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Selenium Supplementation of Patients With Cirrhosis

This study has been completed.
ClinicalTrials.gov Identifier:
First Posted: September 21, 2005
Last Update Posted: March 7, 2012
The safety and scientific validity of this study is the responsibility of the study sponsor and investigators. Listing a study does not mean it has been evaluated by the U.S. Federal Government. Read our disclaimer for details.
National Institute of Diabetes and Digestive and Kidney Diseases (NIDDK)
Information provided by (Responsible Party):
RBurk, Vanderbilt University
The purpose of this study is to determine whether patients with liver disease can improve their nutritional selenium status by taking supplemental selenium.

Condition Intervention
Healthy Liver Cirrhosis Drug: Selenium Supplements (essential nutrient)

Study Type: Interventional
Study Design: Allocation: Randomized
Intervention Model: Parallel Assignment
Masking: Double

Resource links provided by NLM:

Further study details as provided by RBurk, Vanderbilt University:

Primary Outcome Measures:
  • Plasma Selenium Biomarkers

Enrollment: 48
Study Start Date: October 1998
Study Completion Date: November 2003
Primary Completion Date: November 2003 (Final data collection date for primary outcome measure)
Detailed Description:

Selenium is an essential nutrient. Selenium carries out its biological functions through selenoproteins. The most abundant selenoprotein in the plasma is selenoprotein P, which is largely synthesized in the liver. Patients with liver disease often have less than half the selenoprotein P levels of normal individuals. This suggests that people with liver disease are not meeting their selenium requirements and may benefit from additional selenium.

We proposed to compare the effects of two different forms of supplemental selenium on plasma selenium levels among patients with severe liver cirrhosis and healthy individuals (controls). Patients and controls were randomly assigned to one of 3 treatment groups: 200 µg selenium per day as selenate, 200 µg selenium per day as selenomethionine, or a placebo. The intervention lasted 8 weeks. Blood was measured initially and after 2 and 4 weeks of supplementation. Selenium, selenoprotein P and glutathione peroxidase were measured in the plasma. We compared changes in selenium and selenoprotein levels between liver cirrhosis patients and healthy controls.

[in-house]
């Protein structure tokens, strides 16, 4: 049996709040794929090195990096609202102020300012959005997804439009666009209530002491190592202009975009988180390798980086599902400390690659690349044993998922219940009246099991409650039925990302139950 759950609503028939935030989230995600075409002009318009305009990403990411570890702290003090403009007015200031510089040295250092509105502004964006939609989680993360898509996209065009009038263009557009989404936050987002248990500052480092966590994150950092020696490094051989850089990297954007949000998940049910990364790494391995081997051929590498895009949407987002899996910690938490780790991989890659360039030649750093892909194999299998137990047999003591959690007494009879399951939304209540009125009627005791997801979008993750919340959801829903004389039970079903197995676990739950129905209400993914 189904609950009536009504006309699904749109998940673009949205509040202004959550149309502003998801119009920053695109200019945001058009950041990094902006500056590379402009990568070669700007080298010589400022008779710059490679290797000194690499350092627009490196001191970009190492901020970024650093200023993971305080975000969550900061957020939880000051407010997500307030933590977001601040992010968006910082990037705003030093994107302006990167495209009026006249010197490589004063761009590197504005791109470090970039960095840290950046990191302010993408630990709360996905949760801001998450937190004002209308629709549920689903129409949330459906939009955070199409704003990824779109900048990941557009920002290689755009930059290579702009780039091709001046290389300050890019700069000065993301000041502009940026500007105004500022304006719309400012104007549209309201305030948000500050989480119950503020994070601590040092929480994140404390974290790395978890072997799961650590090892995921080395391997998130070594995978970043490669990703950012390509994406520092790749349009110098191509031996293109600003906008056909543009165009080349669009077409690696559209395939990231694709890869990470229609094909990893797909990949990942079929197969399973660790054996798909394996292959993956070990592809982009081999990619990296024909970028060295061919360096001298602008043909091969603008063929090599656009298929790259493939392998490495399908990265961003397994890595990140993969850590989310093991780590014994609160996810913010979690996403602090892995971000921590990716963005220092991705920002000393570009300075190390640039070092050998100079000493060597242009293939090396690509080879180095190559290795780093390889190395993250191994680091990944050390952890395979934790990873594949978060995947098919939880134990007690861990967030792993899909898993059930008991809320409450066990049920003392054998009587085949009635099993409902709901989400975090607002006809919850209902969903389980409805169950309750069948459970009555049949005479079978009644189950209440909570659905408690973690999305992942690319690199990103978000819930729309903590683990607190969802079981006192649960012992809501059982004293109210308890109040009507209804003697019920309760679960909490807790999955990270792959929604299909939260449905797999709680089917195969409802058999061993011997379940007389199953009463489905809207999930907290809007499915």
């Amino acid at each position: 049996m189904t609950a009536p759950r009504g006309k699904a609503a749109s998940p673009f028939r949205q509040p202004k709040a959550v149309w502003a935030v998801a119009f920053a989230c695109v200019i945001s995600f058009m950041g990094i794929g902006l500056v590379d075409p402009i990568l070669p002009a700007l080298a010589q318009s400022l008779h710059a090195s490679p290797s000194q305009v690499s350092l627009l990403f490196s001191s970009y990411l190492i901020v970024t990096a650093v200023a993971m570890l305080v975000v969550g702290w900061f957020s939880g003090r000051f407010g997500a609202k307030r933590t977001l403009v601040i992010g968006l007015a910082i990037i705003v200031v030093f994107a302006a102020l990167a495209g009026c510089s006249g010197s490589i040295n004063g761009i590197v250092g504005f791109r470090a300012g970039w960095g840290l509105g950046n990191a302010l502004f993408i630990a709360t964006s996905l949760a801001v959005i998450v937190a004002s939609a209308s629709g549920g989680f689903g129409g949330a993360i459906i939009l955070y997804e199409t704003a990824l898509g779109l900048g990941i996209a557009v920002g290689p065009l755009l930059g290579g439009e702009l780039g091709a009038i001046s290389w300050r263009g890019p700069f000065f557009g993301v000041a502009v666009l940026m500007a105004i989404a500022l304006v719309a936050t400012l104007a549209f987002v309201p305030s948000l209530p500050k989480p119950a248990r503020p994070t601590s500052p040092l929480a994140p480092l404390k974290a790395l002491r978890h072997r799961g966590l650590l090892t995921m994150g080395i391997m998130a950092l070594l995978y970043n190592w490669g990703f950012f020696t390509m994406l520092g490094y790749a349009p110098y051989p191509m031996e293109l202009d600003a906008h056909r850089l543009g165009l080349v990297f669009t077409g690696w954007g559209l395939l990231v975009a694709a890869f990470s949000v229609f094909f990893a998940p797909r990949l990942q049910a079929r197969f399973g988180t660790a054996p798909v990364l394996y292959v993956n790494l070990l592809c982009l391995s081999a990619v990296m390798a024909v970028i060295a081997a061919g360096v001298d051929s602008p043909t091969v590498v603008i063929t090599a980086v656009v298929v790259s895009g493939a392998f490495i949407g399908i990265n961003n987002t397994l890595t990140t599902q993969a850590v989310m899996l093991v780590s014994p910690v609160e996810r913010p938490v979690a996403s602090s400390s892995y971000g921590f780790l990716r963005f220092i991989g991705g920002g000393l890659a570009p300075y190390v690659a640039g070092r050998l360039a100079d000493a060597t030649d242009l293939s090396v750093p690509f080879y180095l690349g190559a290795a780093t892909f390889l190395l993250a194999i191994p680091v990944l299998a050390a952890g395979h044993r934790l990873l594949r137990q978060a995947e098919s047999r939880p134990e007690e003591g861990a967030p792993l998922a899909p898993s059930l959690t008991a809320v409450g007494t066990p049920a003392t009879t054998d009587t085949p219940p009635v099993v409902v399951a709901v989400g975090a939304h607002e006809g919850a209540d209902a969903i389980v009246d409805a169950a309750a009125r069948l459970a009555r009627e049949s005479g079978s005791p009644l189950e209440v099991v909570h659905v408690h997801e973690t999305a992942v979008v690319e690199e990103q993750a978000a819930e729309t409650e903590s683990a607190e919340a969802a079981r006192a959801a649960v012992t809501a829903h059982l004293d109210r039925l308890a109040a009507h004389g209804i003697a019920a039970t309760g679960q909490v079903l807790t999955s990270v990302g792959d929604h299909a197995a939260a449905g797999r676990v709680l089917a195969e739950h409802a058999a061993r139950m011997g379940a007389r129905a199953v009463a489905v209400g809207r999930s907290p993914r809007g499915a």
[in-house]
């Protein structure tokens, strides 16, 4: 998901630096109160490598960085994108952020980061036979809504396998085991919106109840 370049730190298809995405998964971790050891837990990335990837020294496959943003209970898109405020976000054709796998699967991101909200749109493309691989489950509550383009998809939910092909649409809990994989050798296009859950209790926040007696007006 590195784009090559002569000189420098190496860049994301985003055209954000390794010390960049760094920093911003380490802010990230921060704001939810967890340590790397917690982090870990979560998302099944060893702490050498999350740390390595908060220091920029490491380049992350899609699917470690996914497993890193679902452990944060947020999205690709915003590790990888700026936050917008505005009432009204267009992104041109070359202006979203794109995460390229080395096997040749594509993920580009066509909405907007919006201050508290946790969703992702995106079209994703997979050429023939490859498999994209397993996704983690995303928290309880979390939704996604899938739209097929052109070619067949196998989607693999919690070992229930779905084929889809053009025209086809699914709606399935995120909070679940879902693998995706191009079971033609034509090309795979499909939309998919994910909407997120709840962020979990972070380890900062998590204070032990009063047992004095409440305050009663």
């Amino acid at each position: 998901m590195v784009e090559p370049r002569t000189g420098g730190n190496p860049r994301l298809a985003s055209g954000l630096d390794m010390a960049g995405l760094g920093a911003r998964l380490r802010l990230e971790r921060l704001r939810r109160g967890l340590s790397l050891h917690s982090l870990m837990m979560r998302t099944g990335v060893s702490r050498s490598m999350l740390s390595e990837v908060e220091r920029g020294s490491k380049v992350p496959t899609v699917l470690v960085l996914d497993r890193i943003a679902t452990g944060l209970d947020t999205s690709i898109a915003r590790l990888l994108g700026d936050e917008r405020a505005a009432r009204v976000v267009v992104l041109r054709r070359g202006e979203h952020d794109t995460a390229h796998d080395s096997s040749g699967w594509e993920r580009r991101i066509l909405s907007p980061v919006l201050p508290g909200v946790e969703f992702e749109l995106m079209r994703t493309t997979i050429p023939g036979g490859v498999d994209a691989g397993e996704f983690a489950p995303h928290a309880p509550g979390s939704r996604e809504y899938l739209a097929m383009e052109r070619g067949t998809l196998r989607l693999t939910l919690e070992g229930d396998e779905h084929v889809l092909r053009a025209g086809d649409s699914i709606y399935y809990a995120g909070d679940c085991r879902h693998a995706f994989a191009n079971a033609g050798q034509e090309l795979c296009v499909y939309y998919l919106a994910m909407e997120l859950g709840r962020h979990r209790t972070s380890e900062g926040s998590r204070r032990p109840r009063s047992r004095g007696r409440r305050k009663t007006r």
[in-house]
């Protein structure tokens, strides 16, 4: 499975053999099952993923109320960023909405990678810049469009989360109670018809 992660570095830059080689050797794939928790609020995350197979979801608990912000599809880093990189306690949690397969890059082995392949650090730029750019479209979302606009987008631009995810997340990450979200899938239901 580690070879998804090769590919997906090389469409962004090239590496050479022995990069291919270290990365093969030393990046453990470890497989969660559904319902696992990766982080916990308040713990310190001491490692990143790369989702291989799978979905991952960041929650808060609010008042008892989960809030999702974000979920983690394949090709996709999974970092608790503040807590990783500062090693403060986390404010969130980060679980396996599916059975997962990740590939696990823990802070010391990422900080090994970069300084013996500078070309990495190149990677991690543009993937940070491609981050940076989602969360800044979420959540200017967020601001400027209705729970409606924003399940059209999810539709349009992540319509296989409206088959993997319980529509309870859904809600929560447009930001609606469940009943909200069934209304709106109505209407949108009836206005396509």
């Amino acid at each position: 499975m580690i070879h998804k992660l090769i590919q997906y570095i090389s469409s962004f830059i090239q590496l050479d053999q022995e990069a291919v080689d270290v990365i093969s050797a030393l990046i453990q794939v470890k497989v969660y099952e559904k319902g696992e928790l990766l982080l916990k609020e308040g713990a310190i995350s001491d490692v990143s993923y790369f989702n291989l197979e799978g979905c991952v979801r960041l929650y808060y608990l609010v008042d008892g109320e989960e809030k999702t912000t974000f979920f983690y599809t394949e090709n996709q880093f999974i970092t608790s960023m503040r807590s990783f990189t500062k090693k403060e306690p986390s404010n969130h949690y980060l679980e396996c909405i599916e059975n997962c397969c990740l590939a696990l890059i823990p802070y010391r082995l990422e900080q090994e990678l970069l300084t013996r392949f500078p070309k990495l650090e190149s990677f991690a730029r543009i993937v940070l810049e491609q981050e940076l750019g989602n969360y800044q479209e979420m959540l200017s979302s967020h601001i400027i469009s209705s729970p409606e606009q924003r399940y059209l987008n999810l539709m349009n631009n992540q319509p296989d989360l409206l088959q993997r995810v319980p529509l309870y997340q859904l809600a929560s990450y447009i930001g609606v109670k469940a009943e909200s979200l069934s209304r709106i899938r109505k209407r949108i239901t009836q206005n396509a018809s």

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Ages Eligible for Study:   18 Years and older   (Adult, Senior)
Sexes Eligible for Study:   All
Accepts Healthy Volunteers:   Yes

Inclusion Criteria:

  • Healthy Adults
  • Adults with Child-Pugh Class C liver cirrhosis

Exclusion Criteria:

  • Diagnosis of renal failure
  • Urgent need of liver transplant
  • Selenium supplements of >25 µg per day during the past year
  Contacts and Locations
Information from the National Library of Medicine

To learn more about this study, you or your doctor may contact the study research staff using the contact information provided by the sponsor.

Please refer to this study by its ClinicalTrials.gov identifier (NCT number): NCT00212186

United States, Tennessee
Vanderbilt University Medical Center
Nashville, Tennessee, United States, 37232
Sponsors and Collaborators
Vanderbilt University
National Institute of Diabetes and Digestive and Kidney Diseases (NIDDK)
Principal Investigator: Raymond F Burk, M.D. Vanderbilt University
  More Information

Responsible Party: RBurk, M.D., Vanderbilt University
ClinicalTrials.gov Identifier: NCT00212186     History of Changes
Other Study ID Numbers: DK54819
R01DK058763 ( U.S. NIH Grant/Contract )
1R03DK054819 ( U.S. NIH Grant/Contract )
First Submitted: September 19, 2005
First Posted: September 21, 2005
Last Update Posted: March 7, 2012
Last Verified: March 2012

Additional relevant MeSH terms:
Liver Cirrhosis
Pathologic Processes
Liver Diseases
Digestive System Diseases
Molecular Mechanisms of Pharmacological Action
Protective Agents
Physiological Effects of Drugs
Trace Elements
Growth Substances